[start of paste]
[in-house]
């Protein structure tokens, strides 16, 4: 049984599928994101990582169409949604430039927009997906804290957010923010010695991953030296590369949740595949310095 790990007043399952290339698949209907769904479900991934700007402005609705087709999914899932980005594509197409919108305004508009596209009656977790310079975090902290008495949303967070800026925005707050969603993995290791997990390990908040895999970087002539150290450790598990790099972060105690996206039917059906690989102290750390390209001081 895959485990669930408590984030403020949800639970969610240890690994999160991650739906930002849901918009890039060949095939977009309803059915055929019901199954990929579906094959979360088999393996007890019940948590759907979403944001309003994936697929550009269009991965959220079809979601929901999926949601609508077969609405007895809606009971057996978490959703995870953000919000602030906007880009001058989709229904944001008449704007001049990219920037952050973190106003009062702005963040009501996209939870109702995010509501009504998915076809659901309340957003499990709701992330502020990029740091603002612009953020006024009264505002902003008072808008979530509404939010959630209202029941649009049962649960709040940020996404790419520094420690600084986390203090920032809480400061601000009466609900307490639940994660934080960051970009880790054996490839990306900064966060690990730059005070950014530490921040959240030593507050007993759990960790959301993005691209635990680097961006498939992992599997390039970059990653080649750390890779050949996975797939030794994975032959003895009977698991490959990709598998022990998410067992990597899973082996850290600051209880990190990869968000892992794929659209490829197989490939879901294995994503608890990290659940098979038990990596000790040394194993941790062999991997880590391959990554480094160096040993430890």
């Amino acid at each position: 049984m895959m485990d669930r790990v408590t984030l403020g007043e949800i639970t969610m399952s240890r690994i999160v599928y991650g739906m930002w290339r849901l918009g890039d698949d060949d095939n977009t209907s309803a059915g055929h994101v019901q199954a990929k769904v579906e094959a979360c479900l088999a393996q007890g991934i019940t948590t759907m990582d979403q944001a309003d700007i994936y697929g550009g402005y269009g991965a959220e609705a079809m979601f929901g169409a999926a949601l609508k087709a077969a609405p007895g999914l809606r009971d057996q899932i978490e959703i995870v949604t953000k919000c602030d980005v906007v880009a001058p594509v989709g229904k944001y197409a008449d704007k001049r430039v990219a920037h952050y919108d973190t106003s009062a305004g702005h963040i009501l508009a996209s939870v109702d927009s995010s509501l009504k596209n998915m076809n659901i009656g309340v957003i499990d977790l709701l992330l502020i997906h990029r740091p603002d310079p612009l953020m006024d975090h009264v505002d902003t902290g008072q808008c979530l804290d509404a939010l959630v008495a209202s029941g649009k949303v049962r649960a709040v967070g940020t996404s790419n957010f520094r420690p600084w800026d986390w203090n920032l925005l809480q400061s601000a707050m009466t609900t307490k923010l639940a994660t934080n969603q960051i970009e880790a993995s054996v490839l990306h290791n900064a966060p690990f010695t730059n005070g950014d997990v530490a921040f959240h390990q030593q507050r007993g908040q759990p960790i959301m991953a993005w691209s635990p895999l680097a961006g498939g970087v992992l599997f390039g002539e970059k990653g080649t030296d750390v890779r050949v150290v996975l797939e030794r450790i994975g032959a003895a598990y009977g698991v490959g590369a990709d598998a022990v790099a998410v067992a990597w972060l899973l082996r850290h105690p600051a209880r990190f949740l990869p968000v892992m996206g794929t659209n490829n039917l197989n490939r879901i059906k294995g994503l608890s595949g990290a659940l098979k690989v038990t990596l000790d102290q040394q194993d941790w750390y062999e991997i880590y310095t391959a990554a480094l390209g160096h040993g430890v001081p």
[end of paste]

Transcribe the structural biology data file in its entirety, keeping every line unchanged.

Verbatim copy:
[in-house]
């Protein structure tokens, strides 16, 4: 049984599928994101990582169409949604430039927009997906804290957010923010010695991953030296590369949740595949310095 790990007043399952290339698949209907769904479900991934700007402005609705087709999914899932980005594509197409919108305004508009596209009656977790310079975090902290008495949303967070800026925005707050969603993995290791997990390990908040895999970087002539150290450790598990790099972060105690996206039917059906690989102290750390390209001081 895959485990669930408590984030403020949800639970969610240890690994999160991650739906930002849901918009890039060949095939977009309803059915055929019901199954990929579906094959979360088999393996007890019940948590759907979403944001309003994936697929550009269009991965959220079809979601929901999926949601609508077969609405007895809606009971057996978490959703995870953000919000602030906007880009001058989709229904944001008449704007001049990219920037952050973190106003009062702005963040009501996209939870109702995010509501009504998915076809659901309340957003499990709701992330502020990029740091603002612009953020006024009264505002902003008072808008979530509404939010959630209202029941649009049962649960709040940020996404790419520094420690600084986390203090920032809480400061601000009466609900307490639940994660934080960051970009880790054996490839990306900064966060690990730059005070950014530490921040959240030593507050007993759990960790959301993005691209635990680097961006498939992992599997390039970059990653080649750390890779050949996975797939030794994975032959003895009977698991490959990709598998022990998410067992990597899973082996850290600051209880990190990869968000892992794929659209490829197989490939879901294995994503608890990290659940098979038990990596000790040394194993941790062999991997880590391959990554480094160096040993430890």
């Amino acid at each position: 049984m895959m485990d669930r790990v408590t984030l403020g007043e949800i639970t969610m399952s240890r690994i999160v599928y991650g739906m930002w290339r849901l918009g890039d698949d060949d095939n977009t209907s309803a059915g055929h994101v019901q199954a990929k769904v579906e094959a979360c479900l088999a393996q007890g991934i019940t948590t759907m990582d979403q944001a309003d700007i994936y697929g550009g402005y269009g991965a959220e609705a079809m979601f929901g169409a999926a949601l609508k087709a077969a609405p007895g999914l809606r009971d057996q899932i978490e959703i995870v949604t953000k919000c602030d980005v906007v880009a001058p594509v989709g229904k944001y197409a008449d704007k001049r430039v990219a920037h952050y919108d973190t106003s009062a305004g702005h963040i009501l508009a996209s939870v109702d927009s995010s509501l009504k596209n998915m076809n659901i009656g309340v957003i499990d977790l709701l992330l502020i997906h990029r740091p603002d310079p612009l953020m006024d975090h009264v505002d902003t902290g008072q808008c979530l804290d509404a939010l959630v008495a209202s029941g649009k949303v049962r649960a709040v967070g940020t996404s790419n957010f520094r420690p600084w800026d986390w203090n920032l925005l809480q400061s601000a707050m009466t609900t307490k923010l639940a994660t934080n969603q960051i970009e880790a993995s054996v490839l990306h290791n900064a966060p690990f010695t730059n005070g950014d997990v530490a921040f959240h390990q030593q507050r007993g908040q759990p960790i959301m991953a993005w691209s635990p895999l680097a961006g498939g970087v992992l599997f390039g002539e970059k990653g080649t030296d750390v890779r050949v150290v996975l797939e030794r450790i994975g032959a003895a598990y009977g698991v490959g590369a990709d598998a022990v790099a998410v067992a990597w972060l899973l082996r850290h105690p600051a209880r990190f949740l990869p968000v892992m996206g794929t659209n490829n039917l197989n490939r879901i059906k294995g994503l608890s595949g990290a659940l098979k690989v038990t990596l000790d102290q040394q194993d941790w750390y062999e991997i880590y310095t391959a990554a480094l390209g160096h040993g430890v001081p």